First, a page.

The 6th International Conference Buddhism & Australia
Chinese Buddhist Encyclopedia Illustrations
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Xun Kuang ([ɕy̌n kʰwâŋ]; Chinese: 荀況, c. 310 – c. 235 BC, alt. c. 314 – c. 217 B.C.), known as "Master Xun" (Xunzi), was a Chinese Realist Confucian philosopher who lived during the Warring States period and contributed to one of the Hundred Schools of Thought.
Witnessing the chaos surrounding the fall of the Zhou dynasty and rise of the Legalistic Qin state, counter to Mencius's view that man is innately good Like Shang Yang he believed that man's inborn tendencies were evil, and that ethical norms had been invented to rectify mankind.
Though his focus is on Confucian ritual, Xunzi would be the teacher of Qin Chancellor Li Si and Realpolitikal synthesizer Han Feizi, proponents of Legalism believing in control of the state by law and penalty.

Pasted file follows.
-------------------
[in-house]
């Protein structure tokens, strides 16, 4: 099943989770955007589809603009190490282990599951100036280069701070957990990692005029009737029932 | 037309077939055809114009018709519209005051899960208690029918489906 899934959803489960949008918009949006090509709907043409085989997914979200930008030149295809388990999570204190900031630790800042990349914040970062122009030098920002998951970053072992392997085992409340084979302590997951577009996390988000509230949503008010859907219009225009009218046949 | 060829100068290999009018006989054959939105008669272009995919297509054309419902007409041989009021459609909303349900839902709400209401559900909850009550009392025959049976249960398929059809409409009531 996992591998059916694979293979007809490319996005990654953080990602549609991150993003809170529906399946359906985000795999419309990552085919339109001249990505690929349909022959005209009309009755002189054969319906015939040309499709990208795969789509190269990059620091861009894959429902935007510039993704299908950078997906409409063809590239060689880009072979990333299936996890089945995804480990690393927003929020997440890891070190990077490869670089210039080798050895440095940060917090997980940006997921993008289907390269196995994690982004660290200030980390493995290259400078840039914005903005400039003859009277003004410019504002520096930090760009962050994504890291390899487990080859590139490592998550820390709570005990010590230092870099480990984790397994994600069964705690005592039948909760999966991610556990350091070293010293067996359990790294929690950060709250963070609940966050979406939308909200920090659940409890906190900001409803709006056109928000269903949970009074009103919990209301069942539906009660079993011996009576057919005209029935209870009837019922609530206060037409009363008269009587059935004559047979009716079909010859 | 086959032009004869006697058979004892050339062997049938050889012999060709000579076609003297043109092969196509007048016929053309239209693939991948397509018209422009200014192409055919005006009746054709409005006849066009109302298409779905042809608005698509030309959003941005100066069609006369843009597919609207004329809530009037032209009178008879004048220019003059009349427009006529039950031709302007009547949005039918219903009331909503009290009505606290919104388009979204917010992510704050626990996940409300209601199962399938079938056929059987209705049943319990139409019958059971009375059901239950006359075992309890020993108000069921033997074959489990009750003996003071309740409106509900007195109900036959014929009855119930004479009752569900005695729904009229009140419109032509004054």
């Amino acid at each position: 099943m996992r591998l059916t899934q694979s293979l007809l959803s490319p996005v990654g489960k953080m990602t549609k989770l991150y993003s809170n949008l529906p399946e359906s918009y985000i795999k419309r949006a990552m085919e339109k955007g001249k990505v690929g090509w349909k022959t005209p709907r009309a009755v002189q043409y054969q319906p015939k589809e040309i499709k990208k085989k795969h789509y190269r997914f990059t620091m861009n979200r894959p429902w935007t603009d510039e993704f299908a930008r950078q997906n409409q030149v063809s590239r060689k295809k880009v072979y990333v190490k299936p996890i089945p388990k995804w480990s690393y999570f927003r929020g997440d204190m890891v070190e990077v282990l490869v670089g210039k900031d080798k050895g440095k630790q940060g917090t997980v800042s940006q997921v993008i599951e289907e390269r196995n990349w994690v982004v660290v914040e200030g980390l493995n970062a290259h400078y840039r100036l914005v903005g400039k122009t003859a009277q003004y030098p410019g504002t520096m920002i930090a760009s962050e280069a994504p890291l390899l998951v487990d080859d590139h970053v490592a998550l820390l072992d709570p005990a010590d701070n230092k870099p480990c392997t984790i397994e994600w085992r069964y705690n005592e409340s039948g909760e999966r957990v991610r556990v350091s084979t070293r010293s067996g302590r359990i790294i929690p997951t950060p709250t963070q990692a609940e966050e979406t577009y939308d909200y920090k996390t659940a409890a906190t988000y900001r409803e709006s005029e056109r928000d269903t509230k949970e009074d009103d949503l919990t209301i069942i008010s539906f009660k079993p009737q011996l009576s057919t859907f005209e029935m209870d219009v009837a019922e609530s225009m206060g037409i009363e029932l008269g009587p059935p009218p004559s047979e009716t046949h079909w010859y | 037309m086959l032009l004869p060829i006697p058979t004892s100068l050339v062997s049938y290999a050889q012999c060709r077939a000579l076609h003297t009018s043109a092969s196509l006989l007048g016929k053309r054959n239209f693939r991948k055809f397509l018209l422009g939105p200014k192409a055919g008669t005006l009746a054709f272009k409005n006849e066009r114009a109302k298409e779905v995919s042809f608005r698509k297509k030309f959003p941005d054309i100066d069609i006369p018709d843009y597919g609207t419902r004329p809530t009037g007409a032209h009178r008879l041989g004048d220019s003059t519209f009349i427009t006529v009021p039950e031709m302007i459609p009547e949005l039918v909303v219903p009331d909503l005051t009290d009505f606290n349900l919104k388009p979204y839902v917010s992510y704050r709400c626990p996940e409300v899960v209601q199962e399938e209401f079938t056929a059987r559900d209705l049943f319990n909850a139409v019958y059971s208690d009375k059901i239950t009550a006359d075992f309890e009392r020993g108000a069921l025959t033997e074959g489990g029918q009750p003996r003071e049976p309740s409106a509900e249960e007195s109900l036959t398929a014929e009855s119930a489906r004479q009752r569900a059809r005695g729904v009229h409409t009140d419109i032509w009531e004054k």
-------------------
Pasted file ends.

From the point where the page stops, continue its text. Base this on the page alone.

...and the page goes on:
Xunzi was born Xun Kuang (荀況). Some texts recorded his surname as Sun (孫) instead of Xun, either because the two surnames were homophones in antiquity or because Xun was a naming taboo during the reign of Emperor Xuan of Han (73–48 BC), whose given name was Xun. Herbert Giles and John Knoblock both consider the naming taboo theory more likely.
Nothing is known of his lineage.
In 238 BC, Lord Chunshen was assassinated by a court rival and Xunzi subsequently lost his position.
Of his disciples, the most notable are Li Si (prime minister to the First Emperor of Qin) and the Han state royal Han Feizi, who developed the quasi-authoritarian aspects of his thought into the doctrine called the School of Law, or Legalism.